television. It has changed the way that we perceive the world out there, and though we know that - have indeed been bombarded with analyses on the consequences for society, for the family, and for individual psychology - I don't believe that we have yet begun to appreciate the reach of its subliminal effects, of what we might call 'the slow viruses.' They not only get into our ways of seeing, they pervade the ways in which we weave our perceptions together into patterns that support and explain our thinking and our doing and both direct and hinder various kinds... Read more »
The second reason why we haven't observed the growing gap is that our historical and social science analyses have concentrated on what has been happening within the 'middle classes' - that is, to that ten to fifteen percent of the population of the world-economy who consumed more surplus than they themselves produced. Within this sector there really has been a relatively dramatic flattening of the curve between the very top (less than one percent of the total population) and the truly 'middle' segments, or cadres (the rest of the ten to fifteen percent).
Under the leadership of this President, the state of the union is not strong. We are being pulled apart rather than pulling together. Our democracy is suffering from the choices being made, and yet we are offered the same tired excuses and unrealistic analyses.
A masterly analysis of how political interests, economic circumstances, development strategies, and local history have shaped what are surprisingly different versions of the welfare state across the developing world. The authors combine fine-grained country analyses with intelligent use of data, and explain and extend the theory and literature on the modern welfare state. The book is both scholarly and readable.
Analyses of the movie marketplace points to an interesting phenomenon: High-profile movies are continuing to do well year-to-year in the U.S. and overseas - this past summer, for example, the top 10 movies registered at the same level as in '04.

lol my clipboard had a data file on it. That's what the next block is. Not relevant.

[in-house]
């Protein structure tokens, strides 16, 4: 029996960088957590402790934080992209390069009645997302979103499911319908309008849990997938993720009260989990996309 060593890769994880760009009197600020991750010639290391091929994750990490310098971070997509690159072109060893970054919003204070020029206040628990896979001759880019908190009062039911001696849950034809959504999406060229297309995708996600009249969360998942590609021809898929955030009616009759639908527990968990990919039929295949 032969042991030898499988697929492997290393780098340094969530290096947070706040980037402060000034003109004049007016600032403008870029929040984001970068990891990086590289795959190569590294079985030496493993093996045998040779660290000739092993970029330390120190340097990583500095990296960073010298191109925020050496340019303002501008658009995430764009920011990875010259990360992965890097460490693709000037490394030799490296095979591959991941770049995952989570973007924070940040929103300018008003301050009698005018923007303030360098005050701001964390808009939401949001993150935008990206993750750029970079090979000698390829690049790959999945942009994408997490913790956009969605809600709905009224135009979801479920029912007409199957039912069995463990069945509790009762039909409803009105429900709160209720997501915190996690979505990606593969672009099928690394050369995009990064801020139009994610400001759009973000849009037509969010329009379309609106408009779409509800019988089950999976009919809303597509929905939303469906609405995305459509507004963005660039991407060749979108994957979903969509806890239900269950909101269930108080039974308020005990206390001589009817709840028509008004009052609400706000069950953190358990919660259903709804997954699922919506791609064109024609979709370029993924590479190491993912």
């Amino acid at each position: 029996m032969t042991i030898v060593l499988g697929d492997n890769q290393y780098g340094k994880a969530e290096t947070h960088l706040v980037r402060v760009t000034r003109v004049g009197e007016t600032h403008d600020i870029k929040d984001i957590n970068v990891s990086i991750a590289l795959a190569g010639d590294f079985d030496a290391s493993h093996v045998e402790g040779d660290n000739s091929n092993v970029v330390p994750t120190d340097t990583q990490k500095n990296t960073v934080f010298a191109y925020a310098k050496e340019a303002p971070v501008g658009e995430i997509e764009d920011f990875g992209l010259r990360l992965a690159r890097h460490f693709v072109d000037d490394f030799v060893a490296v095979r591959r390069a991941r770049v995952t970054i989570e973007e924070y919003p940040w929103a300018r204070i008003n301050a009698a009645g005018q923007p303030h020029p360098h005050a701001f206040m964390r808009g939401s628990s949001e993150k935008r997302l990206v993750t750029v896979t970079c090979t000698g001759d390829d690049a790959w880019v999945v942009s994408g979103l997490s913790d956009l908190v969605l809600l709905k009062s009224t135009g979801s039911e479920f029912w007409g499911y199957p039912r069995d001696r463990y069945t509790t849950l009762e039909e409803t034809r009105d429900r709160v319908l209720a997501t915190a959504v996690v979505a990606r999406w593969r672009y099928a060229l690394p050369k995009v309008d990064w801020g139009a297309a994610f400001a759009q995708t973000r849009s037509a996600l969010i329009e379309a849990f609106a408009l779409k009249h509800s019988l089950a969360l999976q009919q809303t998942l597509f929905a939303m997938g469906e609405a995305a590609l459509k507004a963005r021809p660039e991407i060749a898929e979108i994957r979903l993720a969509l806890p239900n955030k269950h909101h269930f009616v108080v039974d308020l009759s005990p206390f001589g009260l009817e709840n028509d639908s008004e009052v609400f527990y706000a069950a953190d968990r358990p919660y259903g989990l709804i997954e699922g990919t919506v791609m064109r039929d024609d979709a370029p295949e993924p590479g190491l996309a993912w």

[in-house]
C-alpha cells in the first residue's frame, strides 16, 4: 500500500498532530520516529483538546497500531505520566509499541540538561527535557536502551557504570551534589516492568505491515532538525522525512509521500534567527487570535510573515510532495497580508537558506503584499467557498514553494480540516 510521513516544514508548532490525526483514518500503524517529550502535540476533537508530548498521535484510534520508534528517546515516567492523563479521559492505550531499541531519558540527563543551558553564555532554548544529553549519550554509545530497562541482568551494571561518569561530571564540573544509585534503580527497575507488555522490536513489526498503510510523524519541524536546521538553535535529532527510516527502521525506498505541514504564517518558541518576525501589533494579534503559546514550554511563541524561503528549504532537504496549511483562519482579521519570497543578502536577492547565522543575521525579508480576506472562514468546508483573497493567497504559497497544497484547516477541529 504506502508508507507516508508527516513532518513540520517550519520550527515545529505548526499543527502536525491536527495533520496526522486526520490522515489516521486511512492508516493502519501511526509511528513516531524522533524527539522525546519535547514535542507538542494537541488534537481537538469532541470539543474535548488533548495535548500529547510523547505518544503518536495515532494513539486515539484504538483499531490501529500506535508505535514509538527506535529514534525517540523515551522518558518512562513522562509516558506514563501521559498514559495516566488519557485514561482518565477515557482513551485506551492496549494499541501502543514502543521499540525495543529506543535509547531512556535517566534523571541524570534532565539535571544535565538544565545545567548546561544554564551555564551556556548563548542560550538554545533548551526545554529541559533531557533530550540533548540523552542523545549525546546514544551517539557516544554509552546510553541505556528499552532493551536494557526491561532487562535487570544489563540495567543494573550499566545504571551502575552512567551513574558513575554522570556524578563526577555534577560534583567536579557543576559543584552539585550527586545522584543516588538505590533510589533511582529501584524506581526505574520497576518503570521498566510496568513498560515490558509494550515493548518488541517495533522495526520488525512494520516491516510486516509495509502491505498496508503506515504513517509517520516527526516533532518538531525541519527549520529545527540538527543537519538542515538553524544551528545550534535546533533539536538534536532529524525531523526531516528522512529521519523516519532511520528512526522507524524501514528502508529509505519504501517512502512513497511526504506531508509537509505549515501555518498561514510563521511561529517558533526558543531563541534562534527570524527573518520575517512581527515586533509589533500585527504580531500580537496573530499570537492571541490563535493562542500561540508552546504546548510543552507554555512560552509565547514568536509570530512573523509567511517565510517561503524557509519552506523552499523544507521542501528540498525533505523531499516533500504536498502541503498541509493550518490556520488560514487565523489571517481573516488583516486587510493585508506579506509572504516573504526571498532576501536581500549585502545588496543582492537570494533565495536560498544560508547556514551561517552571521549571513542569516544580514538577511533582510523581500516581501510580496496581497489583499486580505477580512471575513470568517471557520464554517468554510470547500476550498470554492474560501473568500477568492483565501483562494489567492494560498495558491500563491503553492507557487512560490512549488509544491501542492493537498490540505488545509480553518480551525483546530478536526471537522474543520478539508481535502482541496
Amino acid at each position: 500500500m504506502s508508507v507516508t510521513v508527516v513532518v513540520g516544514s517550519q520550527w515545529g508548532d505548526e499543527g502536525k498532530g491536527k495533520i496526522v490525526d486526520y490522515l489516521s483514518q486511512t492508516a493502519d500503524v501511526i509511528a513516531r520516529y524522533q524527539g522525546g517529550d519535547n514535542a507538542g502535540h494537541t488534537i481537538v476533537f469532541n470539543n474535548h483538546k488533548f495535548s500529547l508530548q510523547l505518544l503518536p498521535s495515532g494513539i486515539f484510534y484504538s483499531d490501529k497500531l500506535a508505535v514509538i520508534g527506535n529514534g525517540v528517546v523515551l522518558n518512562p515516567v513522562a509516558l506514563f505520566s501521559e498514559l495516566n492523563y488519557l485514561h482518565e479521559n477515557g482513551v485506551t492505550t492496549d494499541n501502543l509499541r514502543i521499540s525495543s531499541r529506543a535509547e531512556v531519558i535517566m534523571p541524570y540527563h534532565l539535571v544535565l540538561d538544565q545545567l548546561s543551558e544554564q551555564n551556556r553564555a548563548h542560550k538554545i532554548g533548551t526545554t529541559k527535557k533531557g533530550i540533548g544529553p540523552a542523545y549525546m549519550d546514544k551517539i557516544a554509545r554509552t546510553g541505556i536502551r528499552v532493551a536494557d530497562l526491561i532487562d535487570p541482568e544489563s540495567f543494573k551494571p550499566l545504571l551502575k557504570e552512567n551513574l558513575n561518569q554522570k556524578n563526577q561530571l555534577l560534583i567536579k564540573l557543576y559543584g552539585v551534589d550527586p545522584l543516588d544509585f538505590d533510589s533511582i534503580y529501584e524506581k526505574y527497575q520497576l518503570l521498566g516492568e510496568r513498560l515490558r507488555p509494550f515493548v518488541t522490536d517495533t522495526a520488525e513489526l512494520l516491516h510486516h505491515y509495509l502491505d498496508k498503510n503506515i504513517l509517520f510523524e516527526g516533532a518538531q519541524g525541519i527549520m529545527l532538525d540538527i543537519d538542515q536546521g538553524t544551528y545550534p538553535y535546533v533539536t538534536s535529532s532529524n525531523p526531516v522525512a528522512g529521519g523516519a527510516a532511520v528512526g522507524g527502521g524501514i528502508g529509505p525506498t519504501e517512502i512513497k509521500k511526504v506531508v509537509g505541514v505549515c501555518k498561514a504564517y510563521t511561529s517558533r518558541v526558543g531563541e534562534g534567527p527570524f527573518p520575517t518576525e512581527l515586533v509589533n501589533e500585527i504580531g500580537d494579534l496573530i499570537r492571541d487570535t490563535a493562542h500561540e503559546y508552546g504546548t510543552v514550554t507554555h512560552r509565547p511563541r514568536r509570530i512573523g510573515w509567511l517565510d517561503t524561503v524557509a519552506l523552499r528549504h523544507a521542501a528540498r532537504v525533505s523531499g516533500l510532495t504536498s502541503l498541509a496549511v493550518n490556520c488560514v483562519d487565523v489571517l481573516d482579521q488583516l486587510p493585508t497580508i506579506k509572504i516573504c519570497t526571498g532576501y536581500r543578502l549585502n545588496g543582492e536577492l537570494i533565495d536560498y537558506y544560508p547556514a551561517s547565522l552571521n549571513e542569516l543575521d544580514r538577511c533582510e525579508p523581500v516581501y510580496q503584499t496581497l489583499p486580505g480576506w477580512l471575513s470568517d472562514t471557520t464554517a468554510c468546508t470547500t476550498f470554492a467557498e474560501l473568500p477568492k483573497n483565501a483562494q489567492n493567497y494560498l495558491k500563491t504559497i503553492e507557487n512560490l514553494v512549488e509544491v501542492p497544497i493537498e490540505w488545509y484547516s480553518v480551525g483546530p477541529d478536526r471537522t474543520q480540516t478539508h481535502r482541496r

Republicans and Democrats have used accounting gimmicks and competing government analyses to deceive the public into believing that 2 + 2 = 6. If our leaders cannot agree on the numbers, if 'facts' are fictional, how can they possibly have a substantive debate on solutions?
Master those books you have. Read them thoroughly. Bathe in them until they saturate you. Read and reread them…digest them. Let them go into your very self. Peruse a good book several times and make notes and analyses of it. A student will find that his mental constitution is more affected by one book thoroughly mastered than by twenty books he has merely skimmed. Little learning and much pride comes from hasty reading. Some men are disabled from thinking by their putting meditation away for the sake of much reading. In reading let your motto be ‘much not many.
All analyses end badly. Each 'termination' leaves the participants with the taste of ashes in their mouths; each is absurd; each is a small, pointless death. Psychoanalysis cannot tolerate happy endings; it casts them off the way the body's immunological system casts off transplanted organs.
If our previous analyses are correct, they all point to the same conclusion, that metaphysical adventures are doomed to fail when their authors substitute the fundamental concepts of any particular science for those of metaphysics.
I am a humanist because I think humanity can, with constant moral guidance, create reasonably decent societies. I think that young people who want to understand the world can profit from the works of Plato and Socrates, the behaviour of the three Thomases, Aquinas, More and Jefferson - the austere analyses of Immanuel Kant and the political leadership of Abraham Lincoln and Franklin Roosevelt.